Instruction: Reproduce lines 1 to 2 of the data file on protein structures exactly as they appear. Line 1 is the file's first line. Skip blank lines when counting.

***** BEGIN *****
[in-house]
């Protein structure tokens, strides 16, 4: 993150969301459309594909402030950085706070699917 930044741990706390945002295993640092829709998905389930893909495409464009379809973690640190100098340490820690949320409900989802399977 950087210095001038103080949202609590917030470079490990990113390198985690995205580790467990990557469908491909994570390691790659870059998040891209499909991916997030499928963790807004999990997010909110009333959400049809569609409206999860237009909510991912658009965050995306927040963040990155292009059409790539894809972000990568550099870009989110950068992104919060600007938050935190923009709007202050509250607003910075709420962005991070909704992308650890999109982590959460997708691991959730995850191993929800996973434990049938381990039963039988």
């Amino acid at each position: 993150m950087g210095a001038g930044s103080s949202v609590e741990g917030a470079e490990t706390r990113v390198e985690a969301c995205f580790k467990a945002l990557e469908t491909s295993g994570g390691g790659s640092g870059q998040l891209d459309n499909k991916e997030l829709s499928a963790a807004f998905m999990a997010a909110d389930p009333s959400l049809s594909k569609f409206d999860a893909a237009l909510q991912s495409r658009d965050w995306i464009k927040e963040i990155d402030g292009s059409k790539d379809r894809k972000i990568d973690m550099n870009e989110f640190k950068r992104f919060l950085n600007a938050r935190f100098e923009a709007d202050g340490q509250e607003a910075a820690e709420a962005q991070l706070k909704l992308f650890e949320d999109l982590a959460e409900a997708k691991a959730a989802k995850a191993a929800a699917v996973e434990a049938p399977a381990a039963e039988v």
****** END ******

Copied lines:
[in-house]
């Protein structure tokens, strides 16, 4: 993150969301459309594909402030950085706070699917 930044741990706390945002295993640092829709998905389930893909495409464009379809973690640190100098340490820690949320409900989802399977 950087210095001038103080949202609590917030470079490990990113390198985690995205580790467990990557469908491909994570390691790659870059998040891209499909991916997030499928963790807004999990997010909110009333959400049809569609409206999860237009909510991912658009965050995306927040963040990155292009059409790539894809972000990568550099870009989110950068992104919060600007938050935190923009709007202050509250607003910075709420962005991070909704992308650890999109982590959460997708691991959730995850191993929800996973434990049938381990039963039988």